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Council will revise alcohol ordinance

(ran PW, PS editions)

Council members reached a compromise Tuesday that asks staffers to draft an ordinance limiting the sale and consumption of alcohol to one city park on a trial basis.

Voters will get the chance in April to voice their opinion on alcohol sale and consumption on all city property. In a separate vote, council members scrapped an ordinance that allowed the sale and consumption of alcohol in all city parks in favor of the narrower law.

A residents' petition, signed by 10 percent of city voters, required the council to reconsider the initial ordinance. That measure would have restricted drinking to designated areas, required wristbands, set a three-drink limit and restricted hours when alcohol could have been served at special events on city property.

Tuesday's vote gave the council the opportunity to change the ordinance slightly and put another version before the voters.

Council member Frank Parker was opposed to allowing alcohol on any city properties, while his colleague Tom Finn saw the sales as a cost-saving opportunity for the city.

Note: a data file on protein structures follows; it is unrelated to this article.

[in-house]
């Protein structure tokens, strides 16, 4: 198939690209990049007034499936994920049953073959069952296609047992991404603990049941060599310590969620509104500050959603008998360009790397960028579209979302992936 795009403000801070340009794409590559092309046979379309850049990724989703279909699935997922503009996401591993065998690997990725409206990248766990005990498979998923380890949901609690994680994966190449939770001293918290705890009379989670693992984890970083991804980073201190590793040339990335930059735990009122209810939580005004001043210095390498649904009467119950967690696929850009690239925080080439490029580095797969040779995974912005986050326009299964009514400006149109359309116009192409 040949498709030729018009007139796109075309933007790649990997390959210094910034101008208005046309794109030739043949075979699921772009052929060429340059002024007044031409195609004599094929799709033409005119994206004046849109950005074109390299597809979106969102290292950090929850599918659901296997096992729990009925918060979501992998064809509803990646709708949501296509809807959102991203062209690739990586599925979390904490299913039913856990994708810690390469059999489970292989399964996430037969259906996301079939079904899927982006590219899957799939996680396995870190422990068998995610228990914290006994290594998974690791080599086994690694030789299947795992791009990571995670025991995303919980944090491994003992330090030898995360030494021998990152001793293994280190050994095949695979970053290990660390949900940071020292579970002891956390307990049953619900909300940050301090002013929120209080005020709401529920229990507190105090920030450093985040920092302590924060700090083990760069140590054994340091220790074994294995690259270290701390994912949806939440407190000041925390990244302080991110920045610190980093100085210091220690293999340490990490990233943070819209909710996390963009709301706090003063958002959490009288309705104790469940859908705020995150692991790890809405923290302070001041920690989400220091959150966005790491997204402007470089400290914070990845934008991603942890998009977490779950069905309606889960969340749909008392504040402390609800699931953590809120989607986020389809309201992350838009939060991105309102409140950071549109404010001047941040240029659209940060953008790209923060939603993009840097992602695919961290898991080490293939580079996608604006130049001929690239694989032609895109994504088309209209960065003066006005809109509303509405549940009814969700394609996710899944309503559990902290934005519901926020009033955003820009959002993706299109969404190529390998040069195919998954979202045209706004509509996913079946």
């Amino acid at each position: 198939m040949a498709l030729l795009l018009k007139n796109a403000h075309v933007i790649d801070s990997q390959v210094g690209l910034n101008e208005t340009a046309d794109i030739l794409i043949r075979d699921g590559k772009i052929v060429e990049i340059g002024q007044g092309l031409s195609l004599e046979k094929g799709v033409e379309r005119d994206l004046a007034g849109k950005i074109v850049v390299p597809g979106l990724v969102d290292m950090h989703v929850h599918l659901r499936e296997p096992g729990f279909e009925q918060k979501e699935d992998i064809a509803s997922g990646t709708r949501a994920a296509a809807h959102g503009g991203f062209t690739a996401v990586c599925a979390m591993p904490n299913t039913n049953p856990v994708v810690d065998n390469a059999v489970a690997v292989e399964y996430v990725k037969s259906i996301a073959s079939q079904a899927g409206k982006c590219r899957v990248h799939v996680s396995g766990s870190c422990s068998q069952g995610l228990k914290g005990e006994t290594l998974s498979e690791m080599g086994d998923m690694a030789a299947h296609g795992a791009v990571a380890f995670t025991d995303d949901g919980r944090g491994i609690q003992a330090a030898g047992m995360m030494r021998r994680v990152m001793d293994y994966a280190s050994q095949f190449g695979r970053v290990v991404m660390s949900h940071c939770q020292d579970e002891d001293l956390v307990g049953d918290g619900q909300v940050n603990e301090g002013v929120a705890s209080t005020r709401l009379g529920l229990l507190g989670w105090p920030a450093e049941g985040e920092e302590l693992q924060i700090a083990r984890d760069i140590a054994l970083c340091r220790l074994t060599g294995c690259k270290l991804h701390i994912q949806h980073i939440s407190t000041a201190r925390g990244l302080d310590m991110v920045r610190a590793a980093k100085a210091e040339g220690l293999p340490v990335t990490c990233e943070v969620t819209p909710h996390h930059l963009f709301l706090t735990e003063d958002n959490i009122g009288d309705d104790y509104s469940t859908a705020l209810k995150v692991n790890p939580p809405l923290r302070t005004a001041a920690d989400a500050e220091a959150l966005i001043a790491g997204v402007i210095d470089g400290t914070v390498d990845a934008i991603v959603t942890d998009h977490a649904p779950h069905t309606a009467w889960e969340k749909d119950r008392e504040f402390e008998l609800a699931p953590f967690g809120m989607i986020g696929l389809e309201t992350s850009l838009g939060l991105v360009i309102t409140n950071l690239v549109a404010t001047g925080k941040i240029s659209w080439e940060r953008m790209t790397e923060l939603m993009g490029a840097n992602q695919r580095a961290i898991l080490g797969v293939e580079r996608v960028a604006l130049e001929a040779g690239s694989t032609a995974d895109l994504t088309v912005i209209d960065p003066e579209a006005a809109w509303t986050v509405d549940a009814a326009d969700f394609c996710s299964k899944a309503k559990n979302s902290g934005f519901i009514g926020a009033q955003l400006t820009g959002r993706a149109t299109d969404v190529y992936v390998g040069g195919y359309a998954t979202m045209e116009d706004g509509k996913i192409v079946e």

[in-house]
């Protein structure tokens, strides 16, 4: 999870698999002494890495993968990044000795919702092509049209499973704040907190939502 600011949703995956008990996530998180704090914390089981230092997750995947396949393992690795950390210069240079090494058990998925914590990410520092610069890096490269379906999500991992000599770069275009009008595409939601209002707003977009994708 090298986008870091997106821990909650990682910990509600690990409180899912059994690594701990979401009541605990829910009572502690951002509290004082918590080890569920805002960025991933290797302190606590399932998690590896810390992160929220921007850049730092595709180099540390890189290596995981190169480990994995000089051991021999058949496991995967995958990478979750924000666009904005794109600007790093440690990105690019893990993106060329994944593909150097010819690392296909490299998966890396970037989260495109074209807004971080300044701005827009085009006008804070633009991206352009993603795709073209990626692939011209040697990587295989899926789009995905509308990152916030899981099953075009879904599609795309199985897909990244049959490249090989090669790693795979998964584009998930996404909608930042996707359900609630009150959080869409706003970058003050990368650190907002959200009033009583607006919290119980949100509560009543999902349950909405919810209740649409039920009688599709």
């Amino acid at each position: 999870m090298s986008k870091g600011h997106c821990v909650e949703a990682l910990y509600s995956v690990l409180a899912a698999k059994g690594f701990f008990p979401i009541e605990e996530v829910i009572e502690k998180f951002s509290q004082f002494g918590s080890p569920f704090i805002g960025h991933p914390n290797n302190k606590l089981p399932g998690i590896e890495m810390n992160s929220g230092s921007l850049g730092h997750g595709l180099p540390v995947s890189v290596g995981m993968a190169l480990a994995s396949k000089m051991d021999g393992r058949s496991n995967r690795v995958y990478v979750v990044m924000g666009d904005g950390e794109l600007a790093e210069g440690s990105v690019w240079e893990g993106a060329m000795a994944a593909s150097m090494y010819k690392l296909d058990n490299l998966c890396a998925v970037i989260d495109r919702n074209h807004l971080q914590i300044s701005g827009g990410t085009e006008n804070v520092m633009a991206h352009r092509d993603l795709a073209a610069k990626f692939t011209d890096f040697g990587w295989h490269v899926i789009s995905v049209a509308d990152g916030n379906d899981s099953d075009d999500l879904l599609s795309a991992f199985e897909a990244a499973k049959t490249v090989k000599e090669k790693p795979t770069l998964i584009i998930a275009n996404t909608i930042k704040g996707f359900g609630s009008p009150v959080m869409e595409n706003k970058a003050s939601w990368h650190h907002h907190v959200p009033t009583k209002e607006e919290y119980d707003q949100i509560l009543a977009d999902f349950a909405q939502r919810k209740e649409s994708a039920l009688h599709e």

Finn said the New Port Richey Community Cooperative, a group charged with promoting and drawing more businesses downtown, could earn enough selling alcohol at its events to replace an annual $50,000 allotment from the city.

Mayor Peter Altman, who along with Parker cannot run for re-election in April because of term limits, said he favored the sales but likely would defer to other council members who would have to deal with the law's repercussions. Altman has suggested an alternative ordinance that would exclude Sims Park, site of the city's main public playground.

Parker and council member Ginny Miller had expressed support for a measure that would sell alcohol at other city locations.

The initial ordinance was drafted in response to a request from the cooperative, whose members believe the availability of alcohol would draw more people and money downtown. By contrast, critics say the measure would promote unruly behavior and tarnish the city's family-friendly image.

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